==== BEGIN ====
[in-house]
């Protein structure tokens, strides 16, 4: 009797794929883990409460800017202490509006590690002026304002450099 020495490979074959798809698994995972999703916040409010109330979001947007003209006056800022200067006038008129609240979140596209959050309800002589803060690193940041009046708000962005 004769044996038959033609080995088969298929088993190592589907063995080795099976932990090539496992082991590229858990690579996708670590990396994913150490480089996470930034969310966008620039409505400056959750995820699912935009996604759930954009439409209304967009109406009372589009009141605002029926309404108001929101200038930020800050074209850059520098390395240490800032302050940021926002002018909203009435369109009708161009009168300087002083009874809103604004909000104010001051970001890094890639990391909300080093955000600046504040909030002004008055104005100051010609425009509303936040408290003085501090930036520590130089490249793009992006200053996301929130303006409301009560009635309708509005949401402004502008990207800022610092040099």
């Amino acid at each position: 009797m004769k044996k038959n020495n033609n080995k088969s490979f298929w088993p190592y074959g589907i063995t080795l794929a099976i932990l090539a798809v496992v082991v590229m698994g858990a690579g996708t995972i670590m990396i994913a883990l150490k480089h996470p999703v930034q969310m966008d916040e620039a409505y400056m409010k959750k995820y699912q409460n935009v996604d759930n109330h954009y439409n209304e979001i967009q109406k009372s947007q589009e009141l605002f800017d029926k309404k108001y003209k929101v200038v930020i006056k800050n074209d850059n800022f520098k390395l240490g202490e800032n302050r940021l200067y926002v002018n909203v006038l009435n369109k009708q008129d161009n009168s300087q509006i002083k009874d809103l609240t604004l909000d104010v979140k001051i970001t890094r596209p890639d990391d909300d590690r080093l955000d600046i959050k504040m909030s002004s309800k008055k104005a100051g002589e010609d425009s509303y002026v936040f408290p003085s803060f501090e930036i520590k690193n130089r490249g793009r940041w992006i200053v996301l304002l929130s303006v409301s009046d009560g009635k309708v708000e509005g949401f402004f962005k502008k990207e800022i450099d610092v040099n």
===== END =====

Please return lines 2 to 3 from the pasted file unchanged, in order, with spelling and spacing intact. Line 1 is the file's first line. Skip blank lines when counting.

């Protein structure tokens, strides 16, 4: 009797794929883990409460800017202490509006590690002026304002450099 020495490979074959798809698994995972999703916040409010109330979001947007003209006056800022200067006038008129609240979140596209959050309800002589803060690193940041009046708000962005 004769044996038959033609080995088969298929088993190592589907063995080795099976932990090539496992082991590229858990690579996708670590990396994913150490480089996470930034969310966008620039409505400056959750995820699912935009996604759930954009439409209304967009109406009372589009009141605002029926309404108001929101200038930020800050074209850059520098390395240490800032302050940021926002002018909203009435369109009708161009009168300087002083009874809103604004909000104010001051970001890094890639990391909300080093955000600046504040909030002004008055104005100051010609425009509303936040408290003085501090930036520590130089490249793009992006200053996301929130303006409301009560009635309708509005949401402004502008990207800022610092040099």
């Amino acid at each position: 009797m004769k044996k038959n020495n033609n080995k088969s490979f298929w088993p190592y074959g589907i063995t080795l794929a099976i932990l090539a798809v496992v082991v590229m698994g858990a690579g996708t995972i670590m990396i994913a883990l150490k480089h996470p999703v930034q969310m966008d916040e620039a409505y400056m409010k959750k995820y699912q409460n935009v996604d759930n109330h954009y439409n209304e979001i967009q109406k009372s947007q589009e009141l605002f800017d029926k309404k108001y003209k929101v200038v930020i006056k800050n074209d850059n800022f520098k390395l240490g202490e800032n302050r940021l200067y926002v002018n909203v006038l009435n369109k009708q008129d161009n009168s300087q509006i002083k009874d809103l609240t604004l909000d104010v979140k001051i970001t890094r596209p890639d990391d909300d590690r080093l955000d600046i959050k504040m909030s002004s309800k008055k104005a100051g002589e010609d425009s509303y002026v936040f408290p003085s803060f501090e930036i520590k690193n130089r490249g793009r940041w992006i200053v996301l304002l929130s303006v409301s009046d009560g009635k309708v708000e509005g949401f402004f962005k502008k990207e800022i450099d610092v040099n």